BOSTON — Victims, family members and friends of those who were injured in the Boston Marathon bombings turned out for an open forum at the Boston Public Library Monday night. They heard details on how The One Fund’s millions of dollars might be used to assist those who were most directly affected.
Fund administrator Kenneth Feinberg is all-too-versed in this process. His previous assignments have included heading up the 9/11 fund, which provided billions of dollars in public funds to people affected by the World Trade Center attacks, and the Aurora Victim Relief Fund in the wake of the Colorado movie theater shootings.
“I must say, you never get used to this. You never get used to it,” Feinberg said.
Until claims are actually registered, Feinberg says he won’t be able to say who will get how much of the approximately $28 million that has been paid and pledged so far. He gave a stark rundown of the issues.
Boston Marathon Bombings: Significant Developments
- Monday, April 15: Bombs at the Marathon finish line kill three and injure hundreds more
- Thursday, April 18: Black hat and white hat: FBI releases photos and video of suspects
- Thursday and Friday, April 18-19: MIT police officer is killed; shootout in Watertown; one suspect dies, other escapes
- Friday April 19: Manhunt for surviving suspect as Boston area is put on lockdown
- Friday evening, April 19: Lockdown lifted; suspect is located and captured in Watertown
- Monday, April 22: Dzhokhar Tsarnaev charged with using a weapon of mass destruction
- Wednesday, May 1: Three college friends of Dzhokhar accused of disposing of backpack
“Until I know the breakdown — double amputations, single amputations, burns, permanent brain damage, hospitalization, hospitalization this long, hospitalization that long — it’s a moving target,” Feinberg said. “You don’t know how many injuries got to be paid.”
But Feinberg did provide a draft priority list for payments he wants to get out the door beginning June 30. The highest compensation would go to those who had a family member killed, or those who lost two limbs or who suffered permanent brain damage. Second on the list would be those who lost one limb. Third, those who were injured and hospitalized overnight within one month of the bombing.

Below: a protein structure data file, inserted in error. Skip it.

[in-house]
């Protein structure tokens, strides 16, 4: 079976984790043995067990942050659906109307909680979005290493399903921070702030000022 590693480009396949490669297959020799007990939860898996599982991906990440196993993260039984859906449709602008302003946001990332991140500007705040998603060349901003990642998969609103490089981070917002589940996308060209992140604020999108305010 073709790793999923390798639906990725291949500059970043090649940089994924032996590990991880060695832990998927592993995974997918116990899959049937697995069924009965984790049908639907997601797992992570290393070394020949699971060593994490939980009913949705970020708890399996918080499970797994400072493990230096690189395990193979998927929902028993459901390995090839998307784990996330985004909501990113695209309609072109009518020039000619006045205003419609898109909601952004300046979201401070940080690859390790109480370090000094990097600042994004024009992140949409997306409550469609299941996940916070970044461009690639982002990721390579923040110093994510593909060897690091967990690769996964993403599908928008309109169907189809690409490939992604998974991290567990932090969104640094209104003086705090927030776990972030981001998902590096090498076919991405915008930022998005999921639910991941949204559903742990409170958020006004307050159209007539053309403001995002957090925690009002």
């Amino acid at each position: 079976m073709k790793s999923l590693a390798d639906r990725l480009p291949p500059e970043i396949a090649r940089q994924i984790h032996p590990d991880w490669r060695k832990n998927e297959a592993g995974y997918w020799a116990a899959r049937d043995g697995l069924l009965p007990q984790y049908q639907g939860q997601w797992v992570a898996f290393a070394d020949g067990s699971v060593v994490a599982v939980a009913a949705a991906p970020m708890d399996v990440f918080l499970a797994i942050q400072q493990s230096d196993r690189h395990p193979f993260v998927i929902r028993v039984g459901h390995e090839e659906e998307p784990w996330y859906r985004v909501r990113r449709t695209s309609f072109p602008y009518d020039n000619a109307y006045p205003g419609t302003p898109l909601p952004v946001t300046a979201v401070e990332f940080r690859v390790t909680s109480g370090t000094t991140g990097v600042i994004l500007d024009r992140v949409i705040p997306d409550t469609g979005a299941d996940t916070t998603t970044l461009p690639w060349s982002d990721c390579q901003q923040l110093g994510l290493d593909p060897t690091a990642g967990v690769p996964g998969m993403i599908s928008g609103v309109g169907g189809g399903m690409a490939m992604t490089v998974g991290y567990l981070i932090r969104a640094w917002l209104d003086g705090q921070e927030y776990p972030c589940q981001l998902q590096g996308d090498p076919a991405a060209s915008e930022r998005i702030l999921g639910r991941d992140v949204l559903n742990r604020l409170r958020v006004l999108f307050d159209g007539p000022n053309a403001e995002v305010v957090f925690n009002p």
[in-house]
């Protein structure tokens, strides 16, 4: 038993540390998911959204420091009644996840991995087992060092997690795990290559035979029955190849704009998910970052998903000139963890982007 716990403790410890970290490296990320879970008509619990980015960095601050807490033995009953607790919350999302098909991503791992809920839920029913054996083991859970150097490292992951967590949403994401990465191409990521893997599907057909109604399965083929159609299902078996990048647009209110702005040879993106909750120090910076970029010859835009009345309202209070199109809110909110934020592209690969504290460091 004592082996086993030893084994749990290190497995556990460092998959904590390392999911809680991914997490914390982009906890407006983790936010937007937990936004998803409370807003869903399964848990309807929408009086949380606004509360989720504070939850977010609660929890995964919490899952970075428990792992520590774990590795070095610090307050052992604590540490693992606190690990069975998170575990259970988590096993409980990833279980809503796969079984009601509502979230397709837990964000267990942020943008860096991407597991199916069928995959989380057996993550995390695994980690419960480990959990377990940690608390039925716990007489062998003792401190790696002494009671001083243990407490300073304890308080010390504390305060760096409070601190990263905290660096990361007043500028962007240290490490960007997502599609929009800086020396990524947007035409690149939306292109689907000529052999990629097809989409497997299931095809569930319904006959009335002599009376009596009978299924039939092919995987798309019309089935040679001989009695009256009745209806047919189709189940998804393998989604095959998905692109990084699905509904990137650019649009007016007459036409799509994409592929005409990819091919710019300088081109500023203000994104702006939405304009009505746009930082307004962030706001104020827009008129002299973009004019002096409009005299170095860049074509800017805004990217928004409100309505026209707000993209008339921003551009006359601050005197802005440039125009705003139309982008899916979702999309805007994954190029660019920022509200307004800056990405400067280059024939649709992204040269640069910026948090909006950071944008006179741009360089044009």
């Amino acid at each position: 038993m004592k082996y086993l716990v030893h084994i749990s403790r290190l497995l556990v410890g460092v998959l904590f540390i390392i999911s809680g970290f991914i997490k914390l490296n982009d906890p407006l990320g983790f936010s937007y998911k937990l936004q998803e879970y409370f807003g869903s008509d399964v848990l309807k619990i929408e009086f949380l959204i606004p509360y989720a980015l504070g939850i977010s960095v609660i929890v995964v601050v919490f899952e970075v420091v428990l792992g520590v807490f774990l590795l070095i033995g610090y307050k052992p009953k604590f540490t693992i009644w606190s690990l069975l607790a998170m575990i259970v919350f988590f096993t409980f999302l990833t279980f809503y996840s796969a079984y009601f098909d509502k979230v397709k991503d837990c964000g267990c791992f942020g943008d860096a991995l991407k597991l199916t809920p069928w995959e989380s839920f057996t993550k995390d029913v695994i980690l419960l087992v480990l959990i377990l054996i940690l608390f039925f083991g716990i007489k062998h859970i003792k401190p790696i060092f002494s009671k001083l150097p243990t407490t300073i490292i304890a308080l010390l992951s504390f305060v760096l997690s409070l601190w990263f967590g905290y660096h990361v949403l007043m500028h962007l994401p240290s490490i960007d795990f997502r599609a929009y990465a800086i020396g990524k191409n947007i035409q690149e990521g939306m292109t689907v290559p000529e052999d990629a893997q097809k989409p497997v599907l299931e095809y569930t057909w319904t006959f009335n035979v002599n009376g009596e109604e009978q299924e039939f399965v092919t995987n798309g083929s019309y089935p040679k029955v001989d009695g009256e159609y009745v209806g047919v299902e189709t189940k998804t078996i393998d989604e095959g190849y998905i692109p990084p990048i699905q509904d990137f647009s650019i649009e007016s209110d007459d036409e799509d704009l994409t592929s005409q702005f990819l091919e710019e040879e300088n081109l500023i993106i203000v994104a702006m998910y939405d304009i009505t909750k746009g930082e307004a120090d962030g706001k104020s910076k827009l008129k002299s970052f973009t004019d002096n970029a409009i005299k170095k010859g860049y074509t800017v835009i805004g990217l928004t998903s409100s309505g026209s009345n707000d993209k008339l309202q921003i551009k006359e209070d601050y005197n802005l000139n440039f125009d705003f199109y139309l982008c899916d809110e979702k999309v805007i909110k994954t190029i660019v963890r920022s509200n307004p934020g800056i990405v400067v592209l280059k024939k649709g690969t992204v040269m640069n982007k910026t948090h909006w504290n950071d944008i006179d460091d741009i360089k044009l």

Audience members asked for many more details — whether injured people who received outpatient care should be compensated, whether mental health services should be included, whether there should be means-testing so those who are poorer receive more.
Then came a question from one woman who, like most who spoke, did not give her name. She worried that her daughter’s prognosis might change after the proposed June 15 deadline for registering a claim.
“My daughter, right now, is a single amputee. The doctors are working to save her other leg. Do I understand correctly that if she still has her other leg by June 15 she’ll be considered a single amputee?” the woman asked.
After conferring with staff, Feinberg answered that he couldn’t guarantee it, but The One Fund would consider treating her daughter’s situation as a double amputation if a doctor reports by June 15 that that was the likely outcome.
After the two-hour forum was finished, subdued audience members said they appreciated Feinberg’s blunt assessment of how things would likely work. Longmeadow resident John MacMahon’s daughter, Ryan, broke her back and two arms in the bombings.
“I think he was very realistic about it because $50 or $80 million is not going to be enough to cover all these people, the amputations, it’s not,” MacMahon said. “There isn’t a lot of money in this fund and he’s trying to do what he can to get money out quickly.”
Feinberg and One Fund staff are taking written comment and holding another forum at the library Tuesday morning. Feinberg says a final compensation priority list and schedule will be released next week.